CHESTER - Feral cats, illegal dumping and out-of-state license plates. It's all in a day's work for City Council.
Monday's council meeting had councilmen struggling for solutions to all three issues - each one a perennial headache for the city.
Councilman Steve Shuman said he's noticed more and more feral cats roaming the city but doesn't know what to do about them. Shuman estimated there are 25 such cats, with no one to take care of them, in one neighborhood alone.
"There is a problem with them," Mayor Ken Morris said. "I mean, we've got them everywhere."
Council will check to see what other cities in West Virginia do about their cat populations.
City Solicitor April Raines said illegal dumping in large metal trash bins is getting out of control in the city. She said she has seen as many as five mattresses and what looked like "bags of kids' clothes" dumped into the bin behind Gene's Treasure Chest at the corner of Carolina Avenue and Fifth Street.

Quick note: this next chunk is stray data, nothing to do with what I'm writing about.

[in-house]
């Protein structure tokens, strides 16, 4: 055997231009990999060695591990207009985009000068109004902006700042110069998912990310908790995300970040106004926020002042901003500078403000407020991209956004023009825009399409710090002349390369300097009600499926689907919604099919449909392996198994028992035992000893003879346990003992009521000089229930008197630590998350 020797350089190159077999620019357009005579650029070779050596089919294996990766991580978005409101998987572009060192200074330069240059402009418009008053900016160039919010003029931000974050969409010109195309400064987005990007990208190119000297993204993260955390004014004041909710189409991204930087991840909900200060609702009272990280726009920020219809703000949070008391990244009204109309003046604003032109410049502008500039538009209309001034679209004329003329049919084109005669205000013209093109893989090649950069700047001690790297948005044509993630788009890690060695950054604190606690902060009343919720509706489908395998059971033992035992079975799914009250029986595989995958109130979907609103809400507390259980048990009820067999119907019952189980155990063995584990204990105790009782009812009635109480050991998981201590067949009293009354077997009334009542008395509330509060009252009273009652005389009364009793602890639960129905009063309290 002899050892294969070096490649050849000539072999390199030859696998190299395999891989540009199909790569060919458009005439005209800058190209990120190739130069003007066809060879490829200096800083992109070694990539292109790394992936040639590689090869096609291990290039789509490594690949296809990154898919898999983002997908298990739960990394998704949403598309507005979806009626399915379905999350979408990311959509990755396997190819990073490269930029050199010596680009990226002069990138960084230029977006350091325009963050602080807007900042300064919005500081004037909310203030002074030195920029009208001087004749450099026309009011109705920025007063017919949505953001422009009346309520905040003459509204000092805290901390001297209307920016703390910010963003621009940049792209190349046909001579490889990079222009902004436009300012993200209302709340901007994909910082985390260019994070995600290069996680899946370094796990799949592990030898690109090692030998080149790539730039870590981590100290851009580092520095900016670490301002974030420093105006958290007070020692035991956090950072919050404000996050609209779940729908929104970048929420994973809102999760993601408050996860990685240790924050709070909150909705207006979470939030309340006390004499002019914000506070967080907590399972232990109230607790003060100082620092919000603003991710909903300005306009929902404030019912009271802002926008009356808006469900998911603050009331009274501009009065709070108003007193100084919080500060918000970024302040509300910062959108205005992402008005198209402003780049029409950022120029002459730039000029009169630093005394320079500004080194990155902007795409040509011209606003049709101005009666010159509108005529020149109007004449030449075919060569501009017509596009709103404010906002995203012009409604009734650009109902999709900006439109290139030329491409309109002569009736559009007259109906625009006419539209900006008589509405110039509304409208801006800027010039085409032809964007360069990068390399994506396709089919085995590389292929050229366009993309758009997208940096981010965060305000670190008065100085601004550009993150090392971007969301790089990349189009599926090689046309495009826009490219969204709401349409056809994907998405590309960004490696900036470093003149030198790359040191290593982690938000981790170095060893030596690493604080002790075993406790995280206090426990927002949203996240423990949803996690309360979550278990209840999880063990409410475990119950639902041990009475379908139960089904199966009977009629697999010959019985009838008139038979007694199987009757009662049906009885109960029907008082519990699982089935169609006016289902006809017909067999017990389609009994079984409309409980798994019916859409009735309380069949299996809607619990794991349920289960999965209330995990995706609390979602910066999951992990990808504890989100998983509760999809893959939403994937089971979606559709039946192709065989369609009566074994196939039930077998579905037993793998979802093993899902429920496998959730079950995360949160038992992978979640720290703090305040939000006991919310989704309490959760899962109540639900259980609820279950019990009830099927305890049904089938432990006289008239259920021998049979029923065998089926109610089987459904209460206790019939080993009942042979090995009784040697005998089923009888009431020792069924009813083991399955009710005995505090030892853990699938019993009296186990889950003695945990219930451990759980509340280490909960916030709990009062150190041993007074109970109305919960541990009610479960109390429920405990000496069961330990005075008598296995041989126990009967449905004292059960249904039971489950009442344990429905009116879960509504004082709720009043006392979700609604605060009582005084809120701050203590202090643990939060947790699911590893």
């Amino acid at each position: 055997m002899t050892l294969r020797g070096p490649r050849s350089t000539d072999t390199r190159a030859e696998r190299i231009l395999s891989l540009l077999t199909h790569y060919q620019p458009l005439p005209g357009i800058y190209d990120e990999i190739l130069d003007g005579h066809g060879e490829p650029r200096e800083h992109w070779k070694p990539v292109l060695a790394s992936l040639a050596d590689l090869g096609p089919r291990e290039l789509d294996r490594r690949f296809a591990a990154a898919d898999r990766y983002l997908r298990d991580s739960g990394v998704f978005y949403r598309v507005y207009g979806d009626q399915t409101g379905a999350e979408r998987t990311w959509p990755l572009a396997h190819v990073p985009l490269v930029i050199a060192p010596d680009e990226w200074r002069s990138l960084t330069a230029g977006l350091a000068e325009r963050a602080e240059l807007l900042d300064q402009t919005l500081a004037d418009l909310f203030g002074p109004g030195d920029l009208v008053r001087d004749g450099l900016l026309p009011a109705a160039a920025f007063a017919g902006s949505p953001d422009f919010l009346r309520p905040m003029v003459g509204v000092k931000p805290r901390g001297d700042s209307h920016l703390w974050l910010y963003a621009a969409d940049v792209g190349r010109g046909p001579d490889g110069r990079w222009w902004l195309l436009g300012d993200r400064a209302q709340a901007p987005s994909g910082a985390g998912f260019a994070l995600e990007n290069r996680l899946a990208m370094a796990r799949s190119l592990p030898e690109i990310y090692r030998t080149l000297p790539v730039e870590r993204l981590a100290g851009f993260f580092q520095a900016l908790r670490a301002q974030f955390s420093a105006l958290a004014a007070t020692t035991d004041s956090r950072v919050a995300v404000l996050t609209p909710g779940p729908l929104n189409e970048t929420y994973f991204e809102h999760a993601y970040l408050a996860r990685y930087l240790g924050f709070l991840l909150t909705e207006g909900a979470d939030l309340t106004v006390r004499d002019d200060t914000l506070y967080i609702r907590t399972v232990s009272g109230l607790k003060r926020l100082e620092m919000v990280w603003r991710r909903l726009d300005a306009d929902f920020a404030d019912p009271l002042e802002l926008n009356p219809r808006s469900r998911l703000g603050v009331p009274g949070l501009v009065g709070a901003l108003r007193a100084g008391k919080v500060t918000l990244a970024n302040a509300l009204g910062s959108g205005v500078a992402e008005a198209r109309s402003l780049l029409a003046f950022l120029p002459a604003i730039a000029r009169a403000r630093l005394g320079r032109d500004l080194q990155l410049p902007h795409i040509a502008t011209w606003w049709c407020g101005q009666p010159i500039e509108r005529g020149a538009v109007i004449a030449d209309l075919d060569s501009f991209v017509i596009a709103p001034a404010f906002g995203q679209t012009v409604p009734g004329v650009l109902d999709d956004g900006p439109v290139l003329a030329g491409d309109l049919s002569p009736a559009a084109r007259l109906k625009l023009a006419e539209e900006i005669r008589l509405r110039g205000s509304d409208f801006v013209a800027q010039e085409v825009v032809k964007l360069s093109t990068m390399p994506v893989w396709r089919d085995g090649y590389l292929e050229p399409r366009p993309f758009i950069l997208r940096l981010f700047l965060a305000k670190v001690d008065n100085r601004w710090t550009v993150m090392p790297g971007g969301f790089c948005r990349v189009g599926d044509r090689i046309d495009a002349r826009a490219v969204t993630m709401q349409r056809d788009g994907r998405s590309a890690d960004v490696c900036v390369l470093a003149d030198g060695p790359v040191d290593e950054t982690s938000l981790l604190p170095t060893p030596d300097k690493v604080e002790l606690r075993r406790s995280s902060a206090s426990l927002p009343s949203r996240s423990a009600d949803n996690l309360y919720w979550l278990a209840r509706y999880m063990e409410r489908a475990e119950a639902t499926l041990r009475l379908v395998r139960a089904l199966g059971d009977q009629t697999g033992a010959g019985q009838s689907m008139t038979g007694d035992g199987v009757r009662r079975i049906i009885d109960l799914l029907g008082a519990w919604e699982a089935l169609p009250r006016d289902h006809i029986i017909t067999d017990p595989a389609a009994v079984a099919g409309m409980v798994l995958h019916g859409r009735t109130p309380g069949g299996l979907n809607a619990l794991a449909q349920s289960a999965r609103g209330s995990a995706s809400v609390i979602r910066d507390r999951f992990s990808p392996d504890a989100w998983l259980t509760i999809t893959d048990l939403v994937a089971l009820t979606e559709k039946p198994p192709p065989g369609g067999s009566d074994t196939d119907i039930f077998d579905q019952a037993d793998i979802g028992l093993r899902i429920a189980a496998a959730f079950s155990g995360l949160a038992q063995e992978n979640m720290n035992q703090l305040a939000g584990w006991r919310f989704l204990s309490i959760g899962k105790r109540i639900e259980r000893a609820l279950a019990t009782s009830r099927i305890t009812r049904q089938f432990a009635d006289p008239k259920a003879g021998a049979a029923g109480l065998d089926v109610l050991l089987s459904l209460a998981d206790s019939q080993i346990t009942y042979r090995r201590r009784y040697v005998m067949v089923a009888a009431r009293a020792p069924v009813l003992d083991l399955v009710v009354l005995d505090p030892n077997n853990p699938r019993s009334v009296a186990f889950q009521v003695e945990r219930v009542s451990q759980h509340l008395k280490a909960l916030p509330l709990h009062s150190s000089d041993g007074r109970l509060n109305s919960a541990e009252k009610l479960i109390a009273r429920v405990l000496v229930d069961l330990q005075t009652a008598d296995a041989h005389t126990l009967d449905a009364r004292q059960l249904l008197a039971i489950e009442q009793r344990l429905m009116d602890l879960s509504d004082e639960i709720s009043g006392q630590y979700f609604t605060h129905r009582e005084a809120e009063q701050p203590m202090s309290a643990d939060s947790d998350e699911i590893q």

"I would like to see it stopped," Raines said.
"It's a mess. It's a nuisance. It's going on all over town," Morris said.
Raines said a city ordinance, which mirrors state law, prohibits illegal dumping into other people's trash bins.
Councilman John Woodruff asked police Chief Ken Thorn what's being done about Chester residents who keep their out-of-state license plates from Ohio or Pennsylvania - even Texas.
"Let us know," Thorn said. "Write down the plate number, and we'll assign someone to watch the car."
Woodruff estimated there are between 80 and 100 such vehicles in the city - all trying to avoid the state personal property tax and the state vehicle inspection regimen.
West Virginia law requires new residents to get new plates within 30 days of moving to the state.